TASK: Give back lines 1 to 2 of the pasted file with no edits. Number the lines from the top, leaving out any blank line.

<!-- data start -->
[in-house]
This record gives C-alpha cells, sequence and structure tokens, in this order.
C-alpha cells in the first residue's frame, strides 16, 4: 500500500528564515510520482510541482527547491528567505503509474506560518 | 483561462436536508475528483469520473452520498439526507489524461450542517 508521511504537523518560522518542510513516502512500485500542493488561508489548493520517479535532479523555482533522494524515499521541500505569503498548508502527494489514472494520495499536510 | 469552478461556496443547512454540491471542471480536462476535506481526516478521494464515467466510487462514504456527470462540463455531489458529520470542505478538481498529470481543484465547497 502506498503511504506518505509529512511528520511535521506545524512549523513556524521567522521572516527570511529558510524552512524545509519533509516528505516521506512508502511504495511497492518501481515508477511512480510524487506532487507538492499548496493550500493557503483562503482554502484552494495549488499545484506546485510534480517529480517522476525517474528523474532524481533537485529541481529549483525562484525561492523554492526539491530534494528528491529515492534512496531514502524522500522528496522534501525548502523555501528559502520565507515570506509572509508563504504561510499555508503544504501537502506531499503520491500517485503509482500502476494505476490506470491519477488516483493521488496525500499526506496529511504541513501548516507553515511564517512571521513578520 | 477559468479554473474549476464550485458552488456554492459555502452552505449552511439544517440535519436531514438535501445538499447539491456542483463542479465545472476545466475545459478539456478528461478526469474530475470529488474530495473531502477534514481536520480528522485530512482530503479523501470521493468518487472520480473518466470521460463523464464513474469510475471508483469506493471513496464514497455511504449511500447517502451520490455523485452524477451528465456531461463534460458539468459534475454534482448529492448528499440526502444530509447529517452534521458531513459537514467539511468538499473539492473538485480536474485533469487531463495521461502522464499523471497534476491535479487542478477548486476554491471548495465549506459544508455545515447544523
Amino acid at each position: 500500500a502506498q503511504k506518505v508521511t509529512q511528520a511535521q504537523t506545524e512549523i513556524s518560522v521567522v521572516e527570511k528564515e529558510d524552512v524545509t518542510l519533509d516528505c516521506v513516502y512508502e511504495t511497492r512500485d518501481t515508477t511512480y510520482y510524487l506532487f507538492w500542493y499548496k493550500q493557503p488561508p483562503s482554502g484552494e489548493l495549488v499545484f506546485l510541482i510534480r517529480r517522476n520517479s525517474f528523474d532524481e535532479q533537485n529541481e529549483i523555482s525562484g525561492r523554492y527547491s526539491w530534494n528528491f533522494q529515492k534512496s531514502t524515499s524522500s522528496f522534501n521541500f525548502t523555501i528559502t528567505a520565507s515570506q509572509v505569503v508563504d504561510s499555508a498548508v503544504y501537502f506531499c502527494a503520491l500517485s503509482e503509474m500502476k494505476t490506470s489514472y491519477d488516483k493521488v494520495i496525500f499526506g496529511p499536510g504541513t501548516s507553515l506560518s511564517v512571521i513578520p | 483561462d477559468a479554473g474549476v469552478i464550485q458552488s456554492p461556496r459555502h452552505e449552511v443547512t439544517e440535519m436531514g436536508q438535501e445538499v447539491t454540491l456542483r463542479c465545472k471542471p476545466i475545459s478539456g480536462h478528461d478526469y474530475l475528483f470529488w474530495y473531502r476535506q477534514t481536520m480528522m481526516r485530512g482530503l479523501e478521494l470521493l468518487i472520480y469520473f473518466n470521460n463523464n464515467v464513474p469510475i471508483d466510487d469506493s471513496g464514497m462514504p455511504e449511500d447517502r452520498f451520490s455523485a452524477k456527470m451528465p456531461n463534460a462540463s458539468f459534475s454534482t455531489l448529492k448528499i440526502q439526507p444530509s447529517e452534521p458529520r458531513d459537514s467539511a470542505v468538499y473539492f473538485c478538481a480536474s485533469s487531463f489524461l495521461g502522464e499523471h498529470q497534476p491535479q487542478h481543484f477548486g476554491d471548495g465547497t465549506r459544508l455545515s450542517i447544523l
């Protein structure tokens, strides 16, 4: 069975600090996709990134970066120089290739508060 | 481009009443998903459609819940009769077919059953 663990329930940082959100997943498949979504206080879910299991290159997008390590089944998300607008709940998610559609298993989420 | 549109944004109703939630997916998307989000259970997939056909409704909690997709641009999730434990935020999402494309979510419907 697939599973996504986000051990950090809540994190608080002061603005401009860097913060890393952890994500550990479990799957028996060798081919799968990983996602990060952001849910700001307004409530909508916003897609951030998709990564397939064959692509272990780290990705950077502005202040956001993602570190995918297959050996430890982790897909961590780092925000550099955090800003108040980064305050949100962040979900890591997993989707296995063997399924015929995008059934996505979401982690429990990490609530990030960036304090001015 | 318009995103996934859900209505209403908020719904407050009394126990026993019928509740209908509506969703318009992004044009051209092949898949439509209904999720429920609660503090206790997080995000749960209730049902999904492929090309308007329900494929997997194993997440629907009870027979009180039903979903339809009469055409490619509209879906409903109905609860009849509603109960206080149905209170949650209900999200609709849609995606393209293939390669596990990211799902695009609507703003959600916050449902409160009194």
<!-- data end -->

[in-house]
This record gives C-alpha cells, sequence and structure tokens, in this order.